Medicaid is the main source of long-term care coverage for many people. There are many factors to consider when applying for Medicaid, and this is widely due to the eligibility requirements that Medicaid has. One of the main components of qualifying for Medicaid is that they look at applicants' previous financial information for a limited period of time. This is commonly called the Medicaid Look-Back Period. In general, while determining Medicaid eligibility, any gifting of assets within the look-back period will deem the person ineligible for Medicaid for a period of time.
All states, with the exception of California, have a five-year lookback period on applications seeking Medicaid for nursing home care. However, New York State recently adopted a law imposing a lookback period for long-term home care as well. Therefore, people need to take careful consideration before deciding if they need Medicaid for nursing home care and/or long-term home care in NY. Although the lookback period for long-term home care isn’t as long as five years, it can still negatively impact people who need Medicaid benefits sooner rather than later.
For long-term home care, the Medicaid lookback period is at least 15 months. Medicaid will examine asset transfers dating back at least 15 months before your application. This new NY Medicaid transfer rule will begin on October 1, 2022. After the date, anyone applying for Medicaid long-term home care benefits will be subject to the lookback period and might have to provide records up to 2.5 years before the date of application.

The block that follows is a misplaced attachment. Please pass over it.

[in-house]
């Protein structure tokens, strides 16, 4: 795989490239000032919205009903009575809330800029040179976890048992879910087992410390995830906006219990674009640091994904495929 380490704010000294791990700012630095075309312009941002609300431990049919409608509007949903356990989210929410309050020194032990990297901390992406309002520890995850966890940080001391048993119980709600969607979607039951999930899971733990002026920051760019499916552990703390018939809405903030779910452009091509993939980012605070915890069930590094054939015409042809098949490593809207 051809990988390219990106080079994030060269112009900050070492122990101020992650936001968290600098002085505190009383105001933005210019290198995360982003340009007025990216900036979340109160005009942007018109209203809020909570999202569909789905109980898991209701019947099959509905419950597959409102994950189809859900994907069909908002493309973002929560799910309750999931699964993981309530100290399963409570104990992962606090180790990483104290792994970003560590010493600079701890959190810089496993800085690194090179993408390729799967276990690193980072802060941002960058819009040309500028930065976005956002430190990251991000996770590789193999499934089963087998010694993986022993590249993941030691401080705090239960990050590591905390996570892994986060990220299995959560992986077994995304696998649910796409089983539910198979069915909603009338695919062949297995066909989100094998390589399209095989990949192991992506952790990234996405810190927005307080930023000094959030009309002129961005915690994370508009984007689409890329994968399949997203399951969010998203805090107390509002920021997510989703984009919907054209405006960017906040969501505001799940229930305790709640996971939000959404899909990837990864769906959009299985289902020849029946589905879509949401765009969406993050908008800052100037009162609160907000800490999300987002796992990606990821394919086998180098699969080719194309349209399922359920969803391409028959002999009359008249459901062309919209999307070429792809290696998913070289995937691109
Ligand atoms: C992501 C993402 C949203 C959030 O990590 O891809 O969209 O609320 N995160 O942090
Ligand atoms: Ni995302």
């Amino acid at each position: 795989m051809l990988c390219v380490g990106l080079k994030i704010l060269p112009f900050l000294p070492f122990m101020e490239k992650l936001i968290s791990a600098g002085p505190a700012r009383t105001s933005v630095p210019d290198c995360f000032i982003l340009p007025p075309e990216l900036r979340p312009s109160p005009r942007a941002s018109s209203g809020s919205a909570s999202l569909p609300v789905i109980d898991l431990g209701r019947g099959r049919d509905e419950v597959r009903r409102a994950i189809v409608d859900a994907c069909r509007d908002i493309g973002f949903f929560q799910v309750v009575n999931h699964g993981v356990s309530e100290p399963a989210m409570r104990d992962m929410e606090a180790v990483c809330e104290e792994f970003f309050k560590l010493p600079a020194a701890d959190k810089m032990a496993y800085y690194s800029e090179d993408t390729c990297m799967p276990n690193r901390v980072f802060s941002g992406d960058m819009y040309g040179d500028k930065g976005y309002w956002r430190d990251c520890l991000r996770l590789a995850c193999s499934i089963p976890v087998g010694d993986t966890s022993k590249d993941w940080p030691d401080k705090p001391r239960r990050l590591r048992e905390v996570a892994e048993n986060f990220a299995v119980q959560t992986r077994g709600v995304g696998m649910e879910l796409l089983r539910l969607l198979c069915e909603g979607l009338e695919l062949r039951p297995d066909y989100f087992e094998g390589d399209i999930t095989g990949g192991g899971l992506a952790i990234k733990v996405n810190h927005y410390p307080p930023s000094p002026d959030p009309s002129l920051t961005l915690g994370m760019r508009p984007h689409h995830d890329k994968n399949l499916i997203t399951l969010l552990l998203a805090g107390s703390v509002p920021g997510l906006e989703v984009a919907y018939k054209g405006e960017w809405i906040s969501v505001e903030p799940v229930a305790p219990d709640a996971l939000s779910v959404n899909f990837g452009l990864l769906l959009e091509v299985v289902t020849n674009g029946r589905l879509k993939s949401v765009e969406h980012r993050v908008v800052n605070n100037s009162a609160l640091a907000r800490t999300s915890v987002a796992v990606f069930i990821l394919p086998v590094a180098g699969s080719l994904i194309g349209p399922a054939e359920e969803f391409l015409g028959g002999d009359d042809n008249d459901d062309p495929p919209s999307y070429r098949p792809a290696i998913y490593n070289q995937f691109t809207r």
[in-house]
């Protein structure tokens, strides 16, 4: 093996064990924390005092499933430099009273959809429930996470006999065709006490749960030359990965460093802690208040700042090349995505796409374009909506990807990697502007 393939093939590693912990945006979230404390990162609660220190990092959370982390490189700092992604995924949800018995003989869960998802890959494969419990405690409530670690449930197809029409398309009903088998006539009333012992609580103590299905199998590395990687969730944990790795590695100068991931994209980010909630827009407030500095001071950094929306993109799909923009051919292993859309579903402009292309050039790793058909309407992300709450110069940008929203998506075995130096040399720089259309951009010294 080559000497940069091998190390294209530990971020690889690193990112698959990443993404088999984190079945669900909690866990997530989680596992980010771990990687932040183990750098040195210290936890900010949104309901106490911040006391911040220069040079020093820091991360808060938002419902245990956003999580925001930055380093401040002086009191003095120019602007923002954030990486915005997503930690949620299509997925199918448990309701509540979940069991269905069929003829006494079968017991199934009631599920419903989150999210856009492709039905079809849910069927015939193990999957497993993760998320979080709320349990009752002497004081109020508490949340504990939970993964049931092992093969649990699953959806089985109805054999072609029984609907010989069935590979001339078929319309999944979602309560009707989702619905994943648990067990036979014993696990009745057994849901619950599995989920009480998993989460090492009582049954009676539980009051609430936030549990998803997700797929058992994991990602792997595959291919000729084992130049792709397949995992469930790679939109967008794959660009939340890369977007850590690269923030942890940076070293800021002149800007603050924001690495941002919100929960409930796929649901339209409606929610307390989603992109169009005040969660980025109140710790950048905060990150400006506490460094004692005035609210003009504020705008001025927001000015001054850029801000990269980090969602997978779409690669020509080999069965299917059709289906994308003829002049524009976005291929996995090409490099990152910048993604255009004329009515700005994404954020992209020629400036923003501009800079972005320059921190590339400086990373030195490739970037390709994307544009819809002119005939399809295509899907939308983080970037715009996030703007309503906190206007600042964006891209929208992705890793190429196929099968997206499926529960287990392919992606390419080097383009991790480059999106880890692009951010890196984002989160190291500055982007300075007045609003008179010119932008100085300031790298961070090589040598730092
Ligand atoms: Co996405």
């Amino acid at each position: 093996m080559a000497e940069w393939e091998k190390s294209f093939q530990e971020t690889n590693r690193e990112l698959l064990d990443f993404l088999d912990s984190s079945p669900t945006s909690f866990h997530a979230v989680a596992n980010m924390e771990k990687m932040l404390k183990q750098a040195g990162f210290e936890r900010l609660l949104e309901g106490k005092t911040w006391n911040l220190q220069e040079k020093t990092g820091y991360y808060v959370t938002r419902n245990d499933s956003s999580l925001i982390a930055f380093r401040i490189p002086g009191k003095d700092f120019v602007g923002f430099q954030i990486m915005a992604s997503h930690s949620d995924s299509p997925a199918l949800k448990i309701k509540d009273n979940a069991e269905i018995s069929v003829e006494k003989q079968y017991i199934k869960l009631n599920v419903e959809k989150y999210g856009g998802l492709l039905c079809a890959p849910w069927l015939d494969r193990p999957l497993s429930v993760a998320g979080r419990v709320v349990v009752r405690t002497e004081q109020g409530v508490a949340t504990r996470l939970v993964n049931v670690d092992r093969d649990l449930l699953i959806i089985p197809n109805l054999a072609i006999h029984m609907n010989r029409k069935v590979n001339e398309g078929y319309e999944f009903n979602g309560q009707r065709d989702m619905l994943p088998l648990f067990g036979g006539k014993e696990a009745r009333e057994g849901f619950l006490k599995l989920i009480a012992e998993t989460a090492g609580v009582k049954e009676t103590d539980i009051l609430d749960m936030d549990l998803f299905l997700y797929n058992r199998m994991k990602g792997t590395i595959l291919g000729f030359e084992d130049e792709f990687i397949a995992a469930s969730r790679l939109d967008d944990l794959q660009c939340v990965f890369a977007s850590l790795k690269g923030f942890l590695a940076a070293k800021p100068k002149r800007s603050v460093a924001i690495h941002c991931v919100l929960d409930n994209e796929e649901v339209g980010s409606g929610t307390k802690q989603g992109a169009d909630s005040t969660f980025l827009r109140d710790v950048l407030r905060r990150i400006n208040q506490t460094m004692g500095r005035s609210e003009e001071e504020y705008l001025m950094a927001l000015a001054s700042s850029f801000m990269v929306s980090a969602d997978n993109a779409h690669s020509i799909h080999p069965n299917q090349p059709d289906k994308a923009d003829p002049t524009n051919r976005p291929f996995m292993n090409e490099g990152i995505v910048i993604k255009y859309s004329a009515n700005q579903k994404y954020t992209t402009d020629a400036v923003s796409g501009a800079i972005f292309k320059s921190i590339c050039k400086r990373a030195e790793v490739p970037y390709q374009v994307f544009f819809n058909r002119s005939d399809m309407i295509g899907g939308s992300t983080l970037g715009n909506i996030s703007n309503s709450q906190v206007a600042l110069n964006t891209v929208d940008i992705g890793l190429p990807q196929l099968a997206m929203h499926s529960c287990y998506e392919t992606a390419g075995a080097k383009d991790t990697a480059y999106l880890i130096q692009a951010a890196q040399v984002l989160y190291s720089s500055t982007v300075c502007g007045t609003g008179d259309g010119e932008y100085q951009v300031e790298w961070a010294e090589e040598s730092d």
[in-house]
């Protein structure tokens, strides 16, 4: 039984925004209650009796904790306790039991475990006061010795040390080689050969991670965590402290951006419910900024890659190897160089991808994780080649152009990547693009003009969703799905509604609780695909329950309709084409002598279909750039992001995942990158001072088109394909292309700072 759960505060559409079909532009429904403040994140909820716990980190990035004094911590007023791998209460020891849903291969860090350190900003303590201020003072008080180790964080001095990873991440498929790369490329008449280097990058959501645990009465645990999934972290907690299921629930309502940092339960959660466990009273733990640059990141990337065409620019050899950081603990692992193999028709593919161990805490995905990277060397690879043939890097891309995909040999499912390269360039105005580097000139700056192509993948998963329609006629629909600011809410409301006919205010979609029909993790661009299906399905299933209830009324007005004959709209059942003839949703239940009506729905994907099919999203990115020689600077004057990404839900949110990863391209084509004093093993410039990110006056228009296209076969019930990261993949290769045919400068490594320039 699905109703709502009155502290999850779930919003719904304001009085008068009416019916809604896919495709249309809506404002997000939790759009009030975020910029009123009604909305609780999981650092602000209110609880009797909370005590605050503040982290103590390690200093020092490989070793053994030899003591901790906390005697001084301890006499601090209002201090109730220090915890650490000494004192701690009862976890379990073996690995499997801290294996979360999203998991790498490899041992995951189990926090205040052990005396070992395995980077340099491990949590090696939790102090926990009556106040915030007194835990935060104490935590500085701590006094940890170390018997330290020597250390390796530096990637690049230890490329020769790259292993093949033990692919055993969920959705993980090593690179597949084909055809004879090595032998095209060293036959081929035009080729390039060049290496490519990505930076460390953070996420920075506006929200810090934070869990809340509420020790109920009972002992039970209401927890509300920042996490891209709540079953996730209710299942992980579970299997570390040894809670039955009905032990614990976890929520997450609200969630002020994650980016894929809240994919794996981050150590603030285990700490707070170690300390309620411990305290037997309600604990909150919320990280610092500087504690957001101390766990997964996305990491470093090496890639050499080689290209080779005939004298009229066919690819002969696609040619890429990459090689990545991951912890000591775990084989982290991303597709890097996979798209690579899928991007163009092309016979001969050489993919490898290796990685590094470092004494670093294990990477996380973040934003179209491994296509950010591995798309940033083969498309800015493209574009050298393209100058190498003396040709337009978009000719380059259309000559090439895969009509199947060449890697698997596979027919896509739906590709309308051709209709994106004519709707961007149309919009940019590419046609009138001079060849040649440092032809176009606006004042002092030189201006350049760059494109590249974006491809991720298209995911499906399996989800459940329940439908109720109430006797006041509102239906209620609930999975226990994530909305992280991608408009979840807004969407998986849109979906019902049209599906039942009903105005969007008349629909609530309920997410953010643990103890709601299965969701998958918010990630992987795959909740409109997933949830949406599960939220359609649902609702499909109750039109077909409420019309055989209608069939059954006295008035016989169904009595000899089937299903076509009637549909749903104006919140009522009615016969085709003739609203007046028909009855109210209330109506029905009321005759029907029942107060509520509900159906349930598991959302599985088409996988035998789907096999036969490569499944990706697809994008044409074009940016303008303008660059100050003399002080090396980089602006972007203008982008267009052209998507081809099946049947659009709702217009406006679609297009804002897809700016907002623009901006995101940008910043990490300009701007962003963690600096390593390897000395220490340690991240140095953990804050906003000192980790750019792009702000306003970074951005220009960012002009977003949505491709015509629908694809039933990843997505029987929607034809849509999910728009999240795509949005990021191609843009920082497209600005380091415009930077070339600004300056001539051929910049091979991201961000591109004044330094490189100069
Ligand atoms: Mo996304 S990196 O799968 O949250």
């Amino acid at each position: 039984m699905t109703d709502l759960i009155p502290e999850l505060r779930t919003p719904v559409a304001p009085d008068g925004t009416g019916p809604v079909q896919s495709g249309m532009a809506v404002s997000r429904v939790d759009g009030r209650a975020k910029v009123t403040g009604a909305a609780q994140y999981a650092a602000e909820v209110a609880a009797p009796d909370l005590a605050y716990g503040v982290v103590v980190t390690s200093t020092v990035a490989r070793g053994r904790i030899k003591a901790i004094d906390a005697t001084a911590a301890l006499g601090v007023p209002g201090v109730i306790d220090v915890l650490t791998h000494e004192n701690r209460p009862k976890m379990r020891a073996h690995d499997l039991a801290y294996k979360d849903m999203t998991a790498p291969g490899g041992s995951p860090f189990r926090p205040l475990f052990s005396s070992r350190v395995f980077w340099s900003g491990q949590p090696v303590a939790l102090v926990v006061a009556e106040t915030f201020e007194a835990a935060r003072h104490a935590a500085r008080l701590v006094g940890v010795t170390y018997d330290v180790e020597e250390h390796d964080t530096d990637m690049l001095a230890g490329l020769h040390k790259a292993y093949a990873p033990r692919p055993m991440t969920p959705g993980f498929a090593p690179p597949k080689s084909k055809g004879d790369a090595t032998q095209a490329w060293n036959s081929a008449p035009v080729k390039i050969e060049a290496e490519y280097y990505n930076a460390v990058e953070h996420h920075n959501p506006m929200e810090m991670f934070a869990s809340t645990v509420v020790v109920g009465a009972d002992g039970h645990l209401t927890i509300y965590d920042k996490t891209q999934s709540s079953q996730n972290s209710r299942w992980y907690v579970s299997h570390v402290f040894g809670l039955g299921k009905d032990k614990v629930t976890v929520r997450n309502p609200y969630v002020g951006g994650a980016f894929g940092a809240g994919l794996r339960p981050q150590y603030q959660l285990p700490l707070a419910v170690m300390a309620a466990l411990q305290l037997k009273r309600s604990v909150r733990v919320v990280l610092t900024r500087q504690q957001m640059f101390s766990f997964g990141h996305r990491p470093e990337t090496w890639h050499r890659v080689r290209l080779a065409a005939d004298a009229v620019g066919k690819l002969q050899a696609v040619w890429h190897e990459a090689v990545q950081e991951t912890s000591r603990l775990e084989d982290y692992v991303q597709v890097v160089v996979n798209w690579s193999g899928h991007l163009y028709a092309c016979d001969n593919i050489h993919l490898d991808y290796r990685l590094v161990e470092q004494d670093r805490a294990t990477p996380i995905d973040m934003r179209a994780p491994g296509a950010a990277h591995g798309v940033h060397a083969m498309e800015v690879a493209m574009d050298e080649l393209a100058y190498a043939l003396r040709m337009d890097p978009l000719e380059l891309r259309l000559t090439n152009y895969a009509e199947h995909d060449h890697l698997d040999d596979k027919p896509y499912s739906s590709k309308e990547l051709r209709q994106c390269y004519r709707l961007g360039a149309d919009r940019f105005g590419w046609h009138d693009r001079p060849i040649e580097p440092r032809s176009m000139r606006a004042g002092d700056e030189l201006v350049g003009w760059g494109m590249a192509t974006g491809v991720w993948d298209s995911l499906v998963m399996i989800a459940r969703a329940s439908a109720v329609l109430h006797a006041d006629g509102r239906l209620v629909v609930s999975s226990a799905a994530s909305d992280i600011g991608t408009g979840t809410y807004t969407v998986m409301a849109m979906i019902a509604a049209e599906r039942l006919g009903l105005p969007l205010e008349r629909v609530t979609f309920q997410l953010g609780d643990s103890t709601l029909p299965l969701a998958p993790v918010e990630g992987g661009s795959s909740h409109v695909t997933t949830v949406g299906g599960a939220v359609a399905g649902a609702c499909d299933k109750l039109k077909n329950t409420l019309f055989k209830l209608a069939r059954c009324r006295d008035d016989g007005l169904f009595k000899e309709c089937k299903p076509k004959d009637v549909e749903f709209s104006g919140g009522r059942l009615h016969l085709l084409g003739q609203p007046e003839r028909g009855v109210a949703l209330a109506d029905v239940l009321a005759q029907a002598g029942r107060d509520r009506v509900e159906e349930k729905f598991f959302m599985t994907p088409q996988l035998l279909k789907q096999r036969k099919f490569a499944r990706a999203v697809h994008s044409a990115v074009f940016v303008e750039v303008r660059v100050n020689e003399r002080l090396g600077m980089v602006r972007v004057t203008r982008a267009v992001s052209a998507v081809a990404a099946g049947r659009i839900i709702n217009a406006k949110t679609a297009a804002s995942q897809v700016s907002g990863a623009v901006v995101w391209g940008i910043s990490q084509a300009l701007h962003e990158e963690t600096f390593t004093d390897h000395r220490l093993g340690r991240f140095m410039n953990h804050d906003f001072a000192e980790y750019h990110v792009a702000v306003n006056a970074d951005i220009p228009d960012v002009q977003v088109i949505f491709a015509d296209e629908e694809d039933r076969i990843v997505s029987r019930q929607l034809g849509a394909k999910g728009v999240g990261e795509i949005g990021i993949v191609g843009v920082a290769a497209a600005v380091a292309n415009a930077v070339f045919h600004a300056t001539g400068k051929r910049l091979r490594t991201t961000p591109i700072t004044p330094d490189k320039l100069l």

Here Are Some of The New Transfer Rules:
- Applicants and their spouse filing after October 1, 2022, must provide all financial records within the lookback time frame (at least the last 15 months) even if the spouse does not currently need Medicaid services.
- The lookback period will, at some point, increase to 30 months (2.5 years). The increase will be gradual.
- Any asset sold, gifted, or transferred below a fair market value during the lookback period could result in a period of ineligibility for Medicaid.
- Applicants will be required to submit a Department of Health (DOH) medical form. A licensed doctor must indicate their belief that the applicant meets the medical requirements needed to qualify for homecare. This requirement is especially important because the DOH demonstrates that a transfer penalty can be activated in the month that an applicant is both financially and physically eligible for Medicaid home assistance. A transfer penalty is incurred during the timeframe that an applicant fails to comply with the Look Back Period. When the penalty’s duration ceases, an individual can then reapply for Medicaid.
- The Department of Health allows for an exception to the transfer penalty if the applicant’s circumstances fall under the definition of “undue hardship.” Denial of home assistance falls under this definition. However, this definition does not extend to community-based eligibility.
- Applicants who file their Medicaid applications before October 1, 2022, will NOT be subject to this lookback and will NOT incur transfer penalties. Early filing is key to getting the benefits you need for home care services.
Exceptions to the Transfer Penalty
Transfer of a Home to:
- Children under the age of 21 or legally blind/disabled of any age
- A caretaker Adult child that resided in the applicant’s home for at least two years and can prove that their care allowed the applicant to live at home rather than in a medical facility
Transfer of Property Other Than a Home to:
- Individual’s child who is legally blind/disabled
- A trust established for the benefit of an individual under 65 years old who is disabled
- Transfer of an asset that does not accumulate a penalty
- Assets were transferred for a reason other than to qualify for Medicaid nursing home costs
If you need consulting on Medicaid eligibility for long-term home care, please contact the Law Office of Inna Fershteyn at (718) 333-2395.